April 28th, 2010 at 8:50 am

    This top screen menu was what we had in the old times of Amiga. I remember it as painless. But a plus on the Amiga was that the menu was hidden and only appeared if you pressed the right mouse button. This was, in turn, possible because:
    1/ all menus were rendered so (system API) ;
    2/ there was no local menus.
    Local menus are worth more than this last Amiga trick.

    I’ll try them for sure. sometimes menus on top of windows are confuzing even on a big 24″ screen.

  65. David says: (permalink)
    April 28th, 2010 at 9:31 am

    This is very exciting!

    What about the Application menu? The Mac’s panel has one menu specifically devoted to the application as a whole, rather the current focused window/document. Adding such a menu would add some order. So, instead of having ‘Unsaved Document – gedit’, you would have ‘gedit › Unsaved Document’ (in a breadcrumb-like style). Clicking on the first part will produce the application menu, while clicking on the second part will produce the menu relevant to the focused window/document. This will also ensure that this approach is future-proof, as many applications are moving towards menu-less designs: Firefox, Chrome, Scribes, etc. Firefox, for example, is going to have one single unified menu for everything (at least on Windows, for now). Thus, for Firefox, it would make sense to display that one menu in the Application Menu area, rather than as the rest of the global menu.

    Another enhancement I’d love to see is adding the file icon between the application name and window title, allowing for proxy icons.

    While we’re talking about surpassing the Mac, I’d like to point out that the Mac’s menu system is a bit logically inconsistent. The menu belongs to the application, and is thus situated in the panel; toolbars, however, are always in the window. This breaks the neat distinction between application and content. Toolbars decrease vertical space and add to clutter, since so many windows have them at the same time. It would be nice if it were possible to nudge application developers towards using toolbars less and relying on these new menus instead. Currently, menus are very constrained: they’re basically just lists. We have already seen from Ubuntu’s Me Menu, Office’s Orb menu, and Firefox’s future application menu that menus can be made more usable by making them richer. Text fields, sliders, toggleable stars/pins, expanders, panes—all these things are currently not common in standard menus, but they can make them better and toolbars less necessary. So, while you’re updating the system for menus, consider updating what’s possible in these menus too. In the long run, this will lead to more screen real-estate available for content, rather than to the application.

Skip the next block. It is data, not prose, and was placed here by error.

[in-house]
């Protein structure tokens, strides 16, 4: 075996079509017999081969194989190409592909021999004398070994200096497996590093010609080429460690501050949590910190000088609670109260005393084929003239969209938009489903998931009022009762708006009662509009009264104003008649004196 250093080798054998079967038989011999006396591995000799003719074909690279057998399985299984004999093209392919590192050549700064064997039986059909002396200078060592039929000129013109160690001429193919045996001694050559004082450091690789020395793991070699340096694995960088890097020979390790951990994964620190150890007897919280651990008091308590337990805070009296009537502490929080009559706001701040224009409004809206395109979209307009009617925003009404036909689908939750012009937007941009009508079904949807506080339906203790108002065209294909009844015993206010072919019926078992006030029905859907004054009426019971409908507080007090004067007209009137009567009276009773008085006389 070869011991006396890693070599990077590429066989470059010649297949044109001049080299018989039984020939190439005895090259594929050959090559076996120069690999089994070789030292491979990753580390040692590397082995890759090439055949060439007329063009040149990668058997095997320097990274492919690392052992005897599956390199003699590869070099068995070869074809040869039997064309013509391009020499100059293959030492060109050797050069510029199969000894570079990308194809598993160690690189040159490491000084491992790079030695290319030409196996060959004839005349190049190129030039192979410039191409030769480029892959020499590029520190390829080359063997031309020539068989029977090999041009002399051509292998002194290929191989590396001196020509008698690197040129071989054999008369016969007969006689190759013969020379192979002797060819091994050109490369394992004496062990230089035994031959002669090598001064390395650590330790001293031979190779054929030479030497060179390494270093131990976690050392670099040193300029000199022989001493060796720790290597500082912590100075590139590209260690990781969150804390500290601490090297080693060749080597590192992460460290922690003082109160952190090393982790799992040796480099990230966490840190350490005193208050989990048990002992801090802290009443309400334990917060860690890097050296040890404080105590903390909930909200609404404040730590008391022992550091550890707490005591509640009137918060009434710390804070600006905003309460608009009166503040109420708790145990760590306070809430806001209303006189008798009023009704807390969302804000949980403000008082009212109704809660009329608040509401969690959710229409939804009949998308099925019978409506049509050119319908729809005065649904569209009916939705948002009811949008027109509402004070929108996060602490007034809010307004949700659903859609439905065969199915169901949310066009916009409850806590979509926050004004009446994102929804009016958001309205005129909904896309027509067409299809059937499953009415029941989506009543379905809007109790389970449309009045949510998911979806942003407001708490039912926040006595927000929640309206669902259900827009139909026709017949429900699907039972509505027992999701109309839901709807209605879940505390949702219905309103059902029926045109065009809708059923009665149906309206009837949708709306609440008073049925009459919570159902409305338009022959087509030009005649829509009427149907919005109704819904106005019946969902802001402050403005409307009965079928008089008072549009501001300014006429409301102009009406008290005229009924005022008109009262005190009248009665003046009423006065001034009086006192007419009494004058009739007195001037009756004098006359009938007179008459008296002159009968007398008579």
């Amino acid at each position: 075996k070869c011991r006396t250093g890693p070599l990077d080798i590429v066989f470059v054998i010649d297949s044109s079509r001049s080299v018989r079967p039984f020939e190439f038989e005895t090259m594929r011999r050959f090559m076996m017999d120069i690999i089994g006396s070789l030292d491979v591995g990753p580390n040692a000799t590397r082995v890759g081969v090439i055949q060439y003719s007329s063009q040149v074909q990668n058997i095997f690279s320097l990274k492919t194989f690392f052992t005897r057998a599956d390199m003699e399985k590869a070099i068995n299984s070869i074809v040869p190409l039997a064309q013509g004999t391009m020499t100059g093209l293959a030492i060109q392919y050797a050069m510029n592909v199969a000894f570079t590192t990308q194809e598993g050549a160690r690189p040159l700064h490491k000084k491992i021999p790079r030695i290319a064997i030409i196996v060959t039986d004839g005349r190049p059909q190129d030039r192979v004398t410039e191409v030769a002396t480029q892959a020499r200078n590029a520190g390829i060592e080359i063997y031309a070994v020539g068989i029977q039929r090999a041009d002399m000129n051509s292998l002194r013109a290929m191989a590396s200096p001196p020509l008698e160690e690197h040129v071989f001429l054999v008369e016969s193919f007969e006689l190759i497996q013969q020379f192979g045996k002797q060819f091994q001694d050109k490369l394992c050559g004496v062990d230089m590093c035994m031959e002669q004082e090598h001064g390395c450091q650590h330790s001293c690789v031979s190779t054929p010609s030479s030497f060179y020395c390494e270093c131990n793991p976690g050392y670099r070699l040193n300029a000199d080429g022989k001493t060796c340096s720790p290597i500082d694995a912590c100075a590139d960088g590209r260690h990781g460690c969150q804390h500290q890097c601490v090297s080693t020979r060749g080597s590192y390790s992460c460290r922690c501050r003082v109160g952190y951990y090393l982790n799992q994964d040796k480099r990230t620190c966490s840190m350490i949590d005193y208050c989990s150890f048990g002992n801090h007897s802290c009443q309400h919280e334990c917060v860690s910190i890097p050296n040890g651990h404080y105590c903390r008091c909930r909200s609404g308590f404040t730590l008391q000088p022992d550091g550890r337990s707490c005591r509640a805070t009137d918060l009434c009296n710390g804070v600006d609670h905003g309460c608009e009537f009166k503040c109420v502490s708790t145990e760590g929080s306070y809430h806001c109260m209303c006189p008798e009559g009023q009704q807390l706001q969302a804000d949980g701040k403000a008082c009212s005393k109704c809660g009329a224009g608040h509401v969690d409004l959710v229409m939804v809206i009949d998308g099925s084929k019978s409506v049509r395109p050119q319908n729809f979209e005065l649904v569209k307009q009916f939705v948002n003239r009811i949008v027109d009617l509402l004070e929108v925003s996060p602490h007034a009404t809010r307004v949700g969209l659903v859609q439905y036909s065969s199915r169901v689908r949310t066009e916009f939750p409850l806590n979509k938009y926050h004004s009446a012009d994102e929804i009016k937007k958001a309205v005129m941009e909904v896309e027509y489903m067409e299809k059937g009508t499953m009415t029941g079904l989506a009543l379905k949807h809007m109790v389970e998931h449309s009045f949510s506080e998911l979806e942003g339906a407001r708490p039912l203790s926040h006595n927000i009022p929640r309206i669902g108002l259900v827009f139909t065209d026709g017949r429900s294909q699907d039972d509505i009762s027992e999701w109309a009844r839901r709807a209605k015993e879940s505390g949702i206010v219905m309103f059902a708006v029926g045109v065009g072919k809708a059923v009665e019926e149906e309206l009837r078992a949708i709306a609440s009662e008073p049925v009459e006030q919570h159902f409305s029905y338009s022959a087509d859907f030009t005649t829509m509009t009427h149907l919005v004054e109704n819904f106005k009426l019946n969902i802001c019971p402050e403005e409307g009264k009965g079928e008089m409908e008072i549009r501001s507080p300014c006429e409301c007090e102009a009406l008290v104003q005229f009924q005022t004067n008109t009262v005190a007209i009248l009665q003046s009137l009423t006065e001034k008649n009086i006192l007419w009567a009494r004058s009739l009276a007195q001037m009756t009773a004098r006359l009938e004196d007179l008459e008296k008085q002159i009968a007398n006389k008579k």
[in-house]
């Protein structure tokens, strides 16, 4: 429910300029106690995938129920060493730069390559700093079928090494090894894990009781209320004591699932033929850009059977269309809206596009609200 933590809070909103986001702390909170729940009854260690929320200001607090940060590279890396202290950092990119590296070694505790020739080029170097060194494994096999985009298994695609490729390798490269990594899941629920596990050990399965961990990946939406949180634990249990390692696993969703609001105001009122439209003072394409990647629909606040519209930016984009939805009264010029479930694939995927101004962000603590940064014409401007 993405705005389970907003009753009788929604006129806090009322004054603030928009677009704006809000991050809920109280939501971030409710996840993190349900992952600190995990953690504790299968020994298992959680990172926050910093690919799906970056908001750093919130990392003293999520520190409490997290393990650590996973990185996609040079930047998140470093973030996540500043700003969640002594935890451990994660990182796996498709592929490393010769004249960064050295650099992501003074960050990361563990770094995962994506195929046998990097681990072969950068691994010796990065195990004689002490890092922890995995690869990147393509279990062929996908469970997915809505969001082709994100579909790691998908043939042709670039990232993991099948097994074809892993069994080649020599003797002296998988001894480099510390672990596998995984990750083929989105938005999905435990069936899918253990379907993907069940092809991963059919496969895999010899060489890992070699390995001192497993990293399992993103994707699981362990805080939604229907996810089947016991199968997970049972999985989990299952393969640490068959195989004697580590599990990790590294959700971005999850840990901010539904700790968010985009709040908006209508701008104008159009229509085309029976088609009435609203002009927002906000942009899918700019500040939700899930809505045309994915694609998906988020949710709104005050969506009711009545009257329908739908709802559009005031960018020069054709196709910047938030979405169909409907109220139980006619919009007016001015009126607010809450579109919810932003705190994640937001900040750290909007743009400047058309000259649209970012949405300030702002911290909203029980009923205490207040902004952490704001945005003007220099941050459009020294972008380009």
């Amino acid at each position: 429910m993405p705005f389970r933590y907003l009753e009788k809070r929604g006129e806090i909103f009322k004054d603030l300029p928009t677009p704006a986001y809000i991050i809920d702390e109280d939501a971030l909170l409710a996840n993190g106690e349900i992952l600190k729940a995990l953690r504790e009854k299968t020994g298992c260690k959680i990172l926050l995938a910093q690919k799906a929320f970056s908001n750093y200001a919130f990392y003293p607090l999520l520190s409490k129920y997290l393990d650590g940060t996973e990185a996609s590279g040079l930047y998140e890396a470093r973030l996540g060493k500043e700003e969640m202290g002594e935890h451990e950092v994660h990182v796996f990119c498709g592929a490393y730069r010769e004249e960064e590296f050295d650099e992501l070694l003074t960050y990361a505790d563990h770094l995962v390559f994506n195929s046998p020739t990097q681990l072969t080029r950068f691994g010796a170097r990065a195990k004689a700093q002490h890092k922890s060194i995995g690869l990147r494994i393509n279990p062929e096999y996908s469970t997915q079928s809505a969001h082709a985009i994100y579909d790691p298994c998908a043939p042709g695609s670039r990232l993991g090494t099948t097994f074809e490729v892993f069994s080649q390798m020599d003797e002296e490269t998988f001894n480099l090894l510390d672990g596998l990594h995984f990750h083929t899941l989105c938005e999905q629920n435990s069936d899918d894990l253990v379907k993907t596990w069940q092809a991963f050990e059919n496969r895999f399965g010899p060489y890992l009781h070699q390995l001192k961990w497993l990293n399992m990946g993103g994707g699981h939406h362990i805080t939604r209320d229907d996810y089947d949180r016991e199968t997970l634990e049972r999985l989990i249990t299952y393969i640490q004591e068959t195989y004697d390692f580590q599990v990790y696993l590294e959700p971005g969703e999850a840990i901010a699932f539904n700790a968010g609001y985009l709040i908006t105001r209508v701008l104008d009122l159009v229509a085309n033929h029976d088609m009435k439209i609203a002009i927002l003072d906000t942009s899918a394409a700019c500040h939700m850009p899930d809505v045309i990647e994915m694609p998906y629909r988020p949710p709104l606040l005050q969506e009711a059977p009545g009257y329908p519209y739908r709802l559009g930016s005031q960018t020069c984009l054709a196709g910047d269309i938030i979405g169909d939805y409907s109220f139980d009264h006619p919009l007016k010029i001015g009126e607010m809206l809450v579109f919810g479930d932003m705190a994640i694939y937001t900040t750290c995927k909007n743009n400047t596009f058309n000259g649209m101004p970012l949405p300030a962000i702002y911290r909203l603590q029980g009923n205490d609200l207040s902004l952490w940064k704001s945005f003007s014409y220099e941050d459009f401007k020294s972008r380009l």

66. Jose Hevia says: (permalink)
    April 28th, 2010 at 10:22 am

    Hi Mark!

    is there any way of just rotating the screen of a laptop in a simple way on the horizon?

    I mean, will be Ubuntu prepared for Ipad clones that rotate the screen on the fly?

    You consider 1024×600 the standard, but if you rotate it you have 600×1024, so designing for 1024×600 could be bad for 600×1024.

    I have been using rotation for years(is not easy to do on Ubuntu), and as usual we need Apple to tell us that what we consider the right way could be not. Landscape mode is better for films but is FAR WORSE for documents than portrait, because of human physiology . You need to get rid of the fixed keyboard position thought, and this is starting to happen as manufacturers start copying ipad, it seems that Ubuntu is designing for the past intead of the future.